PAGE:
As Director of Women Thrive’s Alliance for Women’s Solutions, I do my best to keep up on the conversations happening in Washington and elsewhere about the best arguments for advancing gender equality. One I hear so often is that gender equality just makes sense for economic growth.
Now that much of the worldwide excitement over China’s announcement that it would end the notorious one-child policy has died down, it’s a good chance to examine just how much of an advancement this policy change really is for women and their families.
A normal day for a rural woman in South-Kivu, DRC, is far from calm. Women are at the center of community activities: from getting children ready to school to working in the fields and making sure their families have food on the table. Women work the day away, and they do so in a context of extreme poverty and insecurity.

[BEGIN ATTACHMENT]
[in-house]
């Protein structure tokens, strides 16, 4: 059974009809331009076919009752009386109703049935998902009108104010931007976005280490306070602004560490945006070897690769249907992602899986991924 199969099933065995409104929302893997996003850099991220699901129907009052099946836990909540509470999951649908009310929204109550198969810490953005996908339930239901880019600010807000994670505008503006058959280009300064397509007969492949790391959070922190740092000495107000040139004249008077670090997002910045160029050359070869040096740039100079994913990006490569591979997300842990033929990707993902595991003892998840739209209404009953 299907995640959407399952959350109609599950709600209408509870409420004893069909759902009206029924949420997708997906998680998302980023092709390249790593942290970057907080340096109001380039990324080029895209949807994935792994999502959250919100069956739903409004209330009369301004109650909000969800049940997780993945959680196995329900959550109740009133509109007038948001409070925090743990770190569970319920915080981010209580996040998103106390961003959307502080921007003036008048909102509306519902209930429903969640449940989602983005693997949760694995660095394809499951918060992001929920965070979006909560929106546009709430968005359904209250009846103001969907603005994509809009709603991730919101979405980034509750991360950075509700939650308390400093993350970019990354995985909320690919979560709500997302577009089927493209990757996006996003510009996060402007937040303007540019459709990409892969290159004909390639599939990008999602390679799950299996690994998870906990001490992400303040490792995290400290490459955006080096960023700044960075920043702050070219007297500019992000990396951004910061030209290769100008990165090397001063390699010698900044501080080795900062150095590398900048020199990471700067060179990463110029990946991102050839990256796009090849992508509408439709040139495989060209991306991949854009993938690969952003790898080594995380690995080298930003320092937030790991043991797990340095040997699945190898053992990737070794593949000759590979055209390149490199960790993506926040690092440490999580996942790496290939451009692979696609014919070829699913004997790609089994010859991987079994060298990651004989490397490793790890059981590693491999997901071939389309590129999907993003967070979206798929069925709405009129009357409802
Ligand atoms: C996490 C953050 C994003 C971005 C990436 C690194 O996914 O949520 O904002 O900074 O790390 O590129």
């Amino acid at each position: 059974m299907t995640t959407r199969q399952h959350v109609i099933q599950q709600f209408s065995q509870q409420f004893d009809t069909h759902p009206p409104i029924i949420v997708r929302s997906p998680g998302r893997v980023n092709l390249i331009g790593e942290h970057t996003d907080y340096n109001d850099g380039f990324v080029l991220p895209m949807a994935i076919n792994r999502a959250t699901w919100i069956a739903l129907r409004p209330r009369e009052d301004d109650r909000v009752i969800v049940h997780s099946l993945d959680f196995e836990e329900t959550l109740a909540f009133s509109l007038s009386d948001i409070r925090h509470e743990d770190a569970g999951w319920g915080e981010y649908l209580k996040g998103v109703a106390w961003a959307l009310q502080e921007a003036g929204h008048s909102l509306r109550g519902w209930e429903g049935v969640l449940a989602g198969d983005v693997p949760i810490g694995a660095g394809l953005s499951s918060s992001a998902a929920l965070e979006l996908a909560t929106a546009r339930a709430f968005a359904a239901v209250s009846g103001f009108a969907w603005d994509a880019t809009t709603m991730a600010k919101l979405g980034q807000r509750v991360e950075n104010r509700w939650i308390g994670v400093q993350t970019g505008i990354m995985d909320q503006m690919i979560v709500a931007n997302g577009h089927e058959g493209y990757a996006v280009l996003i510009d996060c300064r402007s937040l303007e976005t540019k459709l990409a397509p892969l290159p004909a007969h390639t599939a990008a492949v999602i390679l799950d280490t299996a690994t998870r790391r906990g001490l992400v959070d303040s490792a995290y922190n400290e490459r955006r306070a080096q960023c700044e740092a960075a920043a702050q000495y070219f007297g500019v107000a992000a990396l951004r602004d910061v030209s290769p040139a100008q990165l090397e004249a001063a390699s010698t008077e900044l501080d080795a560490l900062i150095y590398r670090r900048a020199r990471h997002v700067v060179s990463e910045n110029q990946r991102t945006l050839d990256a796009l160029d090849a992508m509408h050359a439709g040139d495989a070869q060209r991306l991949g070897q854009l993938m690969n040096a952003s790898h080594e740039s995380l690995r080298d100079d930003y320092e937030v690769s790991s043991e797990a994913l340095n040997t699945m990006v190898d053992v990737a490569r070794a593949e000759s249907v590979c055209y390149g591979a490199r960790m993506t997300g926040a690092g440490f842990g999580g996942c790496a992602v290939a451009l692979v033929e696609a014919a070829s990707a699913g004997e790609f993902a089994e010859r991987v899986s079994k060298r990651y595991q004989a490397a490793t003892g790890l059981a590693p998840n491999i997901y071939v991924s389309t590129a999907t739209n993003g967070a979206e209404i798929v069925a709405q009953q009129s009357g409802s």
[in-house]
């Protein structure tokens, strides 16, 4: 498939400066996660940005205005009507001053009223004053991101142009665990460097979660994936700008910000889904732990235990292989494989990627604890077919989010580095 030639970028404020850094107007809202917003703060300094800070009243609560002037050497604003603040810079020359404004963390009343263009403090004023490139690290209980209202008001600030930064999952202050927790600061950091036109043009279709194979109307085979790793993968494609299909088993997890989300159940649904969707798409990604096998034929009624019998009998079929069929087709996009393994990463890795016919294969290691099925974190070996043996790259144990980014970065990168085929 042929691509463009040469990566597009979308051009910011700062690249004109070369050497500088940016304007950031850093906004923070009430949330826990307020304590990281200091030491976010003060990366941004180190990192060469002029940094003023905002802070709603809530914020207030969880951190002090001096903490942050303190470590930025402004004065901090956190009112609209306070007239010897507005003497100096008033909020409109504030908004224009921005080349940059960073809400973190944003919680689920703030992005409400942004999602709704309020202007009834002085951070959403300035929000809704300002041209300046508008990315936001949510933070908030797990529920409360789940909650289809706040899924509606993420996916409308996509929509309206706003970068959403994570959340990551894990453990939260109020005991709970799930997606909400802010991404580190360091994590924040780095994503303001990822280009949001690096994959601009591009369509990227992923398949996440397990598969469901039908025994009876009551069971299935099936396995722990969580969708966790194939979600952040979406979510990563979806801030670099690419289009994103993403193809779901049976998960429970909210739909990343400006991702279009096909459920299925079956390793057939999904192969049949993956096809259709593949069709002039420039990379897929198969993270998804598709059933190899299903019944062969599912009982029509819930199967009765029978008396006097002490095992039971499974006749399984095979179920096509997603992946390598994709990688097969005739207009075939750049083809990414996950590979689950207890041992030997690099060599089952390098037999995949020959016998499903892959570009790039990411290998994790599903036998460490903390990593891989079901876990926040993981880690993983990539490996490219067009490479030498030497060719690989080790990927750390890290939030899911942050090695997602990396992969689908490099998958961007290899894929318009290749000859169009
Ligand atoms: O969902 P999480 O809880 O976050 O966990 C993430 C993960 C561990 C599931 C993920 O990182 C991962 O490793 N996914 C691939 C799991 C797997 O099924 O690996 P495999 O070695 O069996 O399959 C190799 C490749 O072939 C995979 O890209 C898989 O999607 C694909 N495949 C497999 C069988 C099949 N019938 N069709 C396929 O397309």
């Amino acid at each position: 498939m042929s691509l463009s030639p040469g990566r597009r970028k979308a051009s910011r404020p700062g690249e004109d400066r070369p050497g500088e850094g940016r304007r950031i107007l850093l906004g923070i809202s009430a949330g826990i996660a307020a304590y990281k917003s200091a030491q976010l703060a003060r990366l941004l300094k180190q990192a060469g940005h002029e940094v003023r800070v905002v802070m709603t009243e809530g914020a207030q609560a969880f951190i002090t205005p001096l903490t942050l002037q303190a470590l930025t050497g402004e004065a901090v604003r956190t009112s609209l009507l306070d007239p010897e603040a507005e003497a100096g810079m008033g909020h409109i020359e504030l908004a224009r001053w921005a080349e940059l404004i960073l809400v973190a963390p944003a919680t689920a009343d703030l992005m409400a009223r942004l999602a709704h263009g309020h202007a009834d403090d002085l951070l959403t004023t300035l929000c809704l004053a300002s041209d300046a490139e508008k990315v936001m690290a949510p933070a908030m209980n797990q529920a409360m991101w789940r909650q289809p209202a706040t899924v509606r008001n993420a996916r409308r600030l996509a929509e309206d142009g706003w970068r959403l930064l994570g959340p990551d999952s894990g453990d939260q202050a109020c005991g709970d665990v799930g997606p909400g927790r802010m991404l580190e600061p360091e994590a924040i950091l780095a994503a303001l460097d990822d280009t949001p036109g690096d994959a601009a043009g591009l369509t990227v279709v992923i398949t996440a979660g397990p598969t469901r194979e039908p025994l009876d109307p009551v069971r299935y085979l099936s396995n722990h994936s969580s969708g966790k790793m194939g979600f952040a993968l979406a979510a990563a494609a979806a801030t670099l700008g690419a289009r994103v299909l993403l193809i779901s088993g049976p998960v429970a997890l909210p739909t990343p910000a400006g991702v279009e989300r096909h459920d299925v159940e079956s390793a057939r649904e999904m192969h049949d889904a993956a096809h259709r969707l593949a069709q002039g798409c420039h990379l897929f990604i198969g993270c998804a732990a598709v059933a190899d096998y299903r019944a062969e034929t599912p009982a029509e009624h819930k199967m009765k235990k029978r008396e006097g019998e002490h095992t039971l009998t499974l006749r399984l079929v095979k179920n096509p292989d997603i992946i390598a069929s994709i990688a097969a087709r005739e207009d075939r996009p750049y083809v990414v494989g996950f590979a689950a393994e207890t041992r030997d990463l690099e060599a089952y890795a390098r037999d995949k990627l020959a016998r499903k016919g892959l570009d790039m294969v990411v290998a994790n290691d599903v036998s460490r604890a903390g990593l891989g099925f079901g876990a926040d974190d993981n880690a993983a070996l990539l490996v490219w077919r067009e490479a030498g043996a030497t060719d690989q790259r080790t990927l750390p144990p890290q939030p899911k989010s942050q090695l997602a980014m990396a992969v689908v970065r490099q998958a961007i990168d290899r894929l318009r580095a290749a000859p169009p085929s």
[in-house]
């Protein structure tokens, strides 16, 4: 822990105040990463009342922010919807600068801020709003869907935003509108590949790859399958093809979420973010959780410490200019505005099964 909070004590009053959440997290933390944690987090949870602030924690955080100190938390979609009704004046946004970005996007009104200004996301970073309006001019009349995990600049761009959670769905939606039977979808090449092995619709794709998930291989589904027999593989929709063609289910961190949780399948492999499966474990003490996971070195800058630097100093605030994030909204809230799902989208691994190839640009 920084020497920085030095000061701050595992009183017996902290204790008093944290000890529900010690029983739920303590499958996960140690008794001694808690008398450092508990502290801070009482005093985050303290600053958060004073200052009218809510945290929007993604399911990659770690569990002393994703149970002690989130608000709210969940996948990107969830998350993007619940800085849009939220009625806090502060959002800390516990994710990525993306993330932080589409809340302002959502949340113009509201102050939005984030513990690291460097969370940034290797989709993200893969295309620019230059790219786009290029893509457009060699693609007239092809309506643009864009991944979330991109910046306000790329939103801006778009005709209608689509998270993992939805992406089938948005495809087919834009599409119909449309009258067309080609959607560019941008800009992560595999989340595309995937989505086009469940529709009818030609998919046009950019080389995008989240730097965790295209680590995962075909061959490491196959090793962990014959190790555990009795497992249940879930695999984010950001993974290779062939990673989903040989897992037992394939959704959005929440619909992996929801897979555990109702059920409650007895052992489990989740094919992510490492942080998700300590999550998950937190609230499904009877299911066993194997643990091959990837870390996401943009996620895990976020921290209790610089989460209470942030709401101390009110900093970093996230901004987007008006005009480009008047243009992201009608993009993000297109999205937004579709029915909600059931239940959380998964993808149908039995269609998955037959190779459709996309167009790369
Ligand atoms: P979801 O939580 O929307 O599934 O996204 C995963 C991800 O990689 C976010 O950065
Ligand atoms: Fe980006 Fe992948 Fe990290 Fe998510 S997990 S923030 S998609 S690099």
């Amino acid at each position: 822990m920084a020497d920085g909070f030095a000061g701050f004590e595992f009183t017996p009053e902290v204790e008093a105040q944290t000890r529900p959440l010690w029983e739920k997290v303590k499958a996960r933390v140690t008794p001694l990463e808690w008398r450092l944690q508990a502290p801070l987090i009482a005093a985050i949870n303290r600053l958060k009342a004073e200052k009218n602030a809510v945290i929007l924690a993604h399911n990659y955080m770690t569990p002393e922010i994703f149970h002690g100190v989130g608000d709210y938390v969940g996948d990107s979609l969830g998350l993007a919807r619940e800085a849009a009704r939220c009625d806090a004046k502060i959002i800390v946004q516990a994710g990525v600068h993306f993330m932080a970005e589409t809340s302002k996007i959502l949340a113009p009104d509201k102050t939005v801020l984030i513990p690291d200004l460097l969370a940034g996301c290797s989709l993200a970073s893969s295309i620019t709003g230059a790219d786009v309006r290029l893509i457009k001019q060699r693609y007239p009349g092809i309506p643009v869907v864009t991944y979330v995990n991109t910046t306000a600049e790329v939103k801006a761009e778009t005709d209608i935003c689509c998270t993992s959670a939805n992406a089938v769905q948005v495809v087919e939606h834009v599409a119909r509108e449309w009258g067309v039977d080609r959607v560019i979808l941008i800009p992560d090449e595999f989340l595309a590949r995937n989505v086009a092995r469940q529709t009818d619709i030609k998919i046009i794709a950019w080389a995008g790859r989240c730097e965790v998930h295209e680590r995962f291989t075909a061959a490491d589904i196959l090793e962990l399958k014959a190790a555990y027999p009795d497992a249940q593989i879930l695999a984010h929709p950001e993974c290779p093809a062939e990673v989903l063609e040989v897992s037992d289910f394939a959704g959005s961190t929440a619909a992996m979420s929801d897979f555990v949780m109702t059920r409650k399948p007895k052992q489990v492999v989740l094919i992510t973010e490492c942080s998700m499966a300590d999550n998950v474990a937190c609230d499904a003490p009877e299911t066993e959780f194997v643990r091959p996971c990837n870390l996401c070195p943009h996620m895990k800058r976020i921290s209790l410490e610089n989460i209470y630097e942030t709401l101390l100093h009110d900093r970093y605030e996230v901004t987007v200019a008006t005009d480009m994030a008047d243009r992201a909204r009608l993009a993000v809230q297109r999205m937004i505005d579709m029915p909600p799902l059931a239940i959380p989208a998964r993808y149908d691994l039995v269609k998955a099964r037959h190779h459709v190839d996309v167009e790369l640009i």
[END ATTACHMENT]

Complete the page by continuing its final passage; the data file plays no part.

Today, it is twice as hard for women as it is men to launch, grow and sustain a business, especially in the food industry that relies so much on agriculture, a sector in which women are discriminated against when it comes to accessing resources for business development.
2015 has been a year “of a continuing series of attacks on civil society in many countries where, when civil society asks difficult questions about power, the powerful seek to silence it.” -CIVICUS